Rob Weiss, senior vice president of clinical development with Elements Behavioral Health and founder of the Sexual Recovery Institute, tells U.S. News and World Report that the recently released film “Thanks for Sharing” is a true portrayal of what sex addiction is really about; that it’s an underlying intimacy disorder.
The characters in the dramatic comedy about a group of friends brought together through their resolve to recover from sex addiction display “the struggles [sex addicts] have around plain old intimacy, being vulnerable, being real, telling the truth,” Weiss told U.S. News, adding that “people that have these kinds of issues don’t just struggle in one way. They struggle in multiple ways.”
While sex addiction has grabbed national headlines this year due to a slew of sex scandals, sex addiction remains a deeply misunderstood disorder, according to Weiss.
“We don’t have Betty Fords for this issue,” he says, explaining that until the first lady put a public face on the problem of alcohol addiction in the early ’80s, alcoholics were considered bums.
When it comes to process addictions such as food, gambling, sex and spending, Weiss says society has “a lot of moral judgement about those people – much like we did around drugs and alcohol 30 years ago.”
It is believed that sexual addiction is a dysfunctional adult response to innate personality, character or emotional regulatory deficits, as well as a reaction to early attachment disorders, abuse and trauma, according to Weiss.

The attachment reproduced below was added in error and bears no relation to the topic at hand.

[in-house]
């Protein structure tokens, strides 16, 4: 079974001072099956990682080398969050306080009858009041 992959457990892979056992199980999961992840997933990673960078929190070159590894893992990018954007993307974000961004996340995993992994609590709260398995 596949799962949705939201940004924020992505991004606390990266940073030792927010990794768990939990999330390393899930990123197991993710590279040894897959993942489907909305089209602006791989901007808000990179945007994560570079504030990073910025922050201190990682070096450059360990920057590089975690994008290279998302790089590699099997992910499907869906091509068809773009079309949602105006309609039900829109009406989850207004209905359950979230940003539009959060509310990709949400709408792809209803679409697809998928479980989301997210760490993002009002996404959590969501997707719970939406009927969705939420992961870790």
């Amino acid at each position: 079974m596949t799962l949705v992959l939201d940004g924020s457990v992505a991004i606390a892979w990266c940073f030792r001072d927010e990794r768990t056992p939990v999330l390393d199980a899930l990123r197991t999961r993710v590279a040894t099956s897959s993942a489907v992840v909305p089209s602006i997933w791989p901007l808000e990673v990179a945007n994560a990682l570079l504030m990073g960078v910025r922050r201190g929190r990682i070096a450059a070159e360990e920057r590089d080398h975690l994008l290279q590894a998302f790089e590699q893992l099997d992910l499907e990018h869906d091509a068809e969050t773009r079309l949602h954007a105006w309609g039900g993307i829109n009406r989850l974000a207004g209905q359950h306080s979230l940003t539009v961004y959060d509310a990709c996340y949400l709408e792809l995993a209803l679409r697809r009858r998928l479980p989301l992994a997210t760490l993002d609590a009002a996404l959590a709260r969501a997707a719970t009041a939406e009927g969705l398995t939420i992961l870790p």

“Sex addicts are looking for controllable sources of getting themselves fed emotionally,” Weiss continued. Real intimacy requires risk, vulnerability and being loved for who you are. Sex addicts, however, may struggle with self-esteem or narcissism, and avoid the self-disclosure and authenticity that would lead to that, he explains.
According to Weiss, about 5 percent to 8 percent of the population are sex addicts, one-third of whom are women. As stigmatized as the issue is, it’s even more so for women, who are less inclined to get help, he says.
One way to determine if you have a problem is to go cold turkey, Weiss told the news magazine. For example, if watching porn feels compulsive, eliminate it from your life for 30 days. If you can do that, without replacing it with another pleasurable obsession such as food or alcohol, then you’re in control. But if not, seek out a 12-step program and a therapist trained in addiction, preferably sexual addiction, who understands the vulnerabilities at the root of the disorder.
“We’re designed to connect,” Weiss says. “We’re designed to be in community. We pair bond.” Sex addicts “either don’t know how, or they’re too frightened.”
Read a review of “Thanks for Sharing” by Rob Weiss on the Huffington Post.